Let’s start with a perishable supply chain. In this case a food animal like a lamb or cow. They will record the farm from which is comes. They will record the kind of chemicals being used in the farm environment. They will record the injections. If it is an animal like a cow, it will likely be RFID tagged from birth itself. People will use that ID to record what happens to that particular animal in terms of shots, of what it ate and how it got to a feed lot, what it was feed when there. This will be information that was gathered in the manufacturing part of that supply chain.

You will then get to the point where they ship the animal to a slaughter-house and at that point, if not before, they will write an RFID agent with the aid of our system. The agent will be encoded with the tag ID. It will have been started early within the lifespan of this animal. The tag then will have recorded in it all the data on where the animal was raised what it was fed, what kind of shots it got. When they ship the animal to the slaughterhouse, through our secure network the “sidecar” agent will be passed to the slaughterhouse which very likely will receive the agent before it receives the cow, because when the itinerary of where the tagged animal is being shipped, the electronic transfer of the information happens very rapidly – much faster than the physical transfer of the animal itself. There will be an Ellipsis System RF-ID agent waiting there for the tag to come in and be read. When the it comes in and the tag is read, our system associates the agent back with that tag and then it will begin to trigger policy.

Off Shoring, pp. 24 - 28

COOK Report: Where did these processes get started and how did they evolve?

Vashsitha; Initially it started with Ireland. But it has gone way beyond Ireland, which suffers from a labor imbalance. They cannot produce as many graduates as are required to keep this market growing. In the meantime other countries have learned from Ireland and have larger labor force and an infrastructure that can sustain growth. When you look at Bangalore and Hyderabad in India; Shanghai, Beijing, Shenzhen in China and Manila and Cebu in the Philippines, you realize that very similar factors are at work. Now some countries are ahead of the others in certain areas. But the factors are generally the same, education systems, government regulations, infrastructure, focus on process and quality, the presence of multinationals, venture capital - the confluence of all these processes is what's creating the offshoring market.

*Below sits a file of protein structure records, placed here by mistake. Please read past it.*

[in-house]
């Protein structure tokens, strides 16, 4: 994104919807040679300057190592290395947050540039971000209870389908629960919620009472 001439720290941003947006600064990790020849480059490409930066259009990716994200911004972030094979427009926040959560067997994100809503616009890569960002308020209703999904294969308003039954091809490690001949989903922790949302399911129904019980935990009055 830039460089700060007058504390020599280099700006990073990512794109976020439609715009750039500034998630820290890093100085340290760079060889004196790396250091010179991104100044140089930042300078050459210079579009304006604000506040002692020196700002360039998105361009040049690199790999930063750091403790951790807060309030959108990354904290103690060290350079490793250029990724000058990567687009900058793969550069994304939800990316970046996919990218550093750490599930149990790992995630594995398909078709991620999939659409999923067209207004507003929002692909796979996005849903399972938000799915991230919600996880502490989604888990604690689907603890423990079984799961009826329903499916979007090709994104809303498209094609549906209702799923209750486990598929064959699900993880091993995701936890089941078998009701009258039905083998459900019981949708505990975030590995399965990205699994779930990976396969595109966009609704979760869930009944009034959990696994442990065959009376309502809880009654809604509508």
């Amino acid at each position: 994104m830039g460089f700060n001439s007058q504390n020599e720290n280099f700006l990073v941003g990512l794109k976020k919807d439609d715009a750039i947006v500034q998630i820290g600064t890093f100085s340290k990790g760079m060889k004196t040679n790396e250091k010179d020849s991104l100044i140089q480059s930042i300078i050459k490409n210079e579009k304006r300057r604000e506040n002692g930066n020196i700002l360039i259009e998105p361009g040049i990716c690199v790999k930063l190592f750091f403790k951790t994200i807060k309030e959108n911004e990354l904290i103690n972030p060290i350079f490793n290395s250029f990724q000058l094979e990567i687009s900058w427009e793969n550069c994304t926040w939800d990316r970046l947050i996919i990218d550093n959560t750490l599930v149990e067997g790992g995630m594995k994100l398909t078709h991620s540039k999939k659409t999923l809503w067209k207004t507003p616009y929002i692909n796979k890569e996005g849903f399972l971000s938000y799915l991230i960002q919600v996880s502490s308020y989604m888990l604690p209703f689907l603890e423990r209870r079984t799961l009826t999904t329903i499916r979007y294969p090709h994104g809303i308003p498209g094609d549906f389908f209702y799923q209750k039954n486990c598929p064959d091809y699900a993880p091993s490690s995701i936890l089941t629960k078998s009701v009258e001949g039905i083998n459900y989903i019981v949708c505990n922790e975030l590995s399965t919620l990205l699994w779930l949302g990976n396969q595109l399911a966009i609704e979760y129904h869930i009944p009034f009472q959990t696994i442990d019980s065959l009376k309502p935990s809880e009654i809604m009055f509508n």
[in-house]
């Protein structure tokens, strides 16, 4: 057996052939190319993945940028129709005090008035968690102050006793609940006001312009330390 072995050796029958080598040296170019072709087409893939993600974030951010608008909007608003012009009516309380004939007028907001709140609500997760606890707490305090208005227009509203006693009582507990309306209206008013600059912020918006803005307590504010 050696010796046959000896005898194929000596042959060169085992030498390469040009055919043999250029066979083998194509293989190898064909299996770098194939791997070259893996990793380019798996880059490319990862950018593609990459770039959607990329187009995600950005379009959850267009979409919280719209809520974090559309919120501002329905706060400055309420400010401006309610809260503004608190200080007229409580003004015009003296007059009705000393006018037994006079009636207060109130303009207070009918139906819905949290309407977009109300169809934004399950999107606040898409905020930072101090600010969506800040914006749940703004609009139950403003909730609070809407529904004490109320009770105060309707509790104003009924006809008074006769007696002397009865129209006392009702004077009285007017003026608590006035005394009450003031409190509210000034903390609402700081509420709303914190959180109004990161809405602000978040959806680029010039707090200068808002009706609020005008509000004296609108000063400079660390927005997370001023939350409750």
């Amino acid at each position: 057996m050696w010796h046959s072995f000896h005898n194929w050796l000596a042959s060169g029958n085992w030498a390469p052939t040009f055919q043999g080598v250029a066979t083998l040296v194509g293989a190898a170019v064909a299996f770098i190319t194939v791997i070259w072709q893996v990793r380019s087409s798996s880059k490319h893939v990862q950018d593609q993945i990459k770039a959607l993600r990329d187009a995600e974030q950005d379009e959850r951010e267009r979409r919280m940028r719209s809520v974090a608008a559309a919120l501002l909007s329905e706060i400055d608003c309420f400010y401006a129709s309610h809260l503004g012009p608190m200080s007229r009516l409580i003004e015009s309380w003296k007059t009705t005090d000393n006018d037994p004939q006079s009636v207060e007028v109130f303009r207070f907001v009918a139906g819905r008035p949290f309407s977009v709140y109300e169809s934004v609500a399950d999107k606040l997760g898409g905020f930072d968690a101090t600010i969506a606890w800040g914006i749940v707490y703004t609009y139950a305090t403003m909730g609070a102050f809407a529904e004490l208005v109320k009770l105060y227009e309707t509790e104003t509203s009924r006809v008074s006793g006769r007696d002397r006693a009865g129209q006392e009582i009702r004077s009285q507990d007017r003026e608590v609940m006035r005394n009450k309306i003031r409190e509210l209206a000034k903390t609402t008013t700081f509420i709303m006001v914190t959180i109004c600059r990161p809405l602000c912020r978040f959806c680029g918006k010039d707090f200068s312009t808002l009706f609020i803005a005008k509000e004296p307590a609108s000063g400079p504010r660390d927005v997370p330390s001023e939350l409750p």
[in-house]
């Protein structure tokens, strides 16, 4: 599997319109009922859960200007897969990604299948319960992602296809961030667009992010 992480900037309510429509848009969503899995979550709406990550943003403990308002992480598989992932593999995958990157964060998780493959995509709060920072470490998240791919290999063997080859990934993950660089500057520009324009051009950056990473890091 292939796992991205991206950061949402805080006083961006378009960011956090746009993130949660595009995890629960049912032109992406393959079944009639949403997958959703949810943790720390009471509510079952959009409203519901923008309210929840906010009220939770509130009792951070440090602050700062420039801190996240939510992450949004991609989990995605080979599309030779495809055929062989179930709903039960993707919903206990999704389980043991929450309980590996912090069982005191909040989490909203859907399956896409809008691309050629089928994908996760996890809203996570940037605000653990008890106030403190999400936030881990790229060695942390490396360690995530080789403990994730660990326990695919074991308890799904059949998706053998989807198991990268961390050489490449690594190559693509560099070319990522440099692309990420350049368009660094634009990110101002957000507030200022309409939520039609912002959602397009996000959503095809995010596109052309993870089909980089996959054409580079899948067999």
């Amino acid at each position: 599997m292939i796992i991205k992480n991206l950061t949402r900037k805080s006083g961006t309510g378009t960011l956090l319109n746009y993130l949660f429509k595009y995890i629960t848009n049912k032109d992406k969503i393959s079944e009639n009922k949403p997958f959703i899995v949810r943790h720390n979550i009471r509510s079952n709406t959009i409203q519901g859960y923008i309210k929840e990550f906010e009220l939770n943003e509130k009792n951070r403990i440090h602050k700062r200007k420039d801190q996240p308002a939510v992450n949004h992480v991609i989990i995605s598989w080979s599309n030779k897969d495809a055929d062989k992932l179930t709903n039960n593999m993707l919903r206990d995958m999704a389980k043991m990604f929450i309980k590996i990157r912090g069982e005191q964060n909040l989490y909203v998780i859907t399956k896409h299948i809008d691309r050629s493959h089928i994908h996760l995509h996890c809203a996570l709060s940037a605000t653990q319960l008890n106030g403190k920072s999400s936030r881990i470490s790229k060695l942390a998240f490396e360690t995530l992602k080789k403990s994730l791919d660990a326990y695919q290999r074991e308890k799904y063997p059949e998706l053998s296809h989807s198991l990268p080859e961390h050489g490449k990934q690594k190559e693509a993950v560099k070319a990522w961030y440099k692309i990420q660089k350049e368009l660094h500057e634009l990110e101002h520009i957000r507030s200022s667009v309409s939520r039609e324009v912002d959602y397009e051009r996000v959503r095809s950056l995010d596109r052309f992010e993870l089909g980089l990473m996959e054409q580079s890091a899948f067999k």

At the same time when you look at the buyer markets that are the UK and the US, what is determining that the time is right for these processes to take off? The fact is that people are ready and that the technology is there to drive what you call the real time corporation and enable the encapsulation and transport of business processes. Also driving this is the need for American companies to be fast to market and in the past two years to be much more cost effective.

When you look at the kind of work that is going off shore you will see that leading the way are the commoditized labor processes. Low end simplistic and repetitive. Let's look at the jobs that are migrating today realizing as we do that what will be leaving 3 years from now and five years from now will be very different on top of what is happening now.

In looking at the exportability of work, I would break it up into three segments. For things like business processes, first would be things like data entry, the next would be processing and the most complex would be analysis. I can talk about applications in very similar ways. If you look at applications on the data entry side is technology that has been there for a long time and for which you don't need refined skills sets to process. For example html is old technology. In medical records the data entry is the low end side whereas the development of medical records technology is still on the cutting edge. If you look at market adoption, you will see that electronic medical records have not yet been widely adopted.


Supply Chain RF-ID Middleware, Offshoring, Real Time Global Corporation -- Explorations in the Globalization of Everything p. 1

RF-ID and Supply Chains -
An Industry Overview
We Find Three “Rivers” of the Industry Rushing Toward a Hoped for Confluence p. 4

Enterprises Investing at the Edges
Trend Necessitated by Increasing Importance of non
Vertically Oriented Supply Chains p. 7

RF-ID Middleware
An Introduction to the architectural concepts, software supply Chain Virtualization and Organizational and infrastructural players p. 10

An Entire Industry Grows Up Designed to Facilitate Export of Jobs -- Telecom Liberalization in India China and Elsewhere Creates Infrastructure that Enables Foreigners to Become US Telecommuters p. 24

Coming in our April Issue a major interview with Art Kleiner on Core Group Theory, one with Keith Dierkx and one with Brough Turner on Supply Chain issues and a private mail list discussion on real time global topics.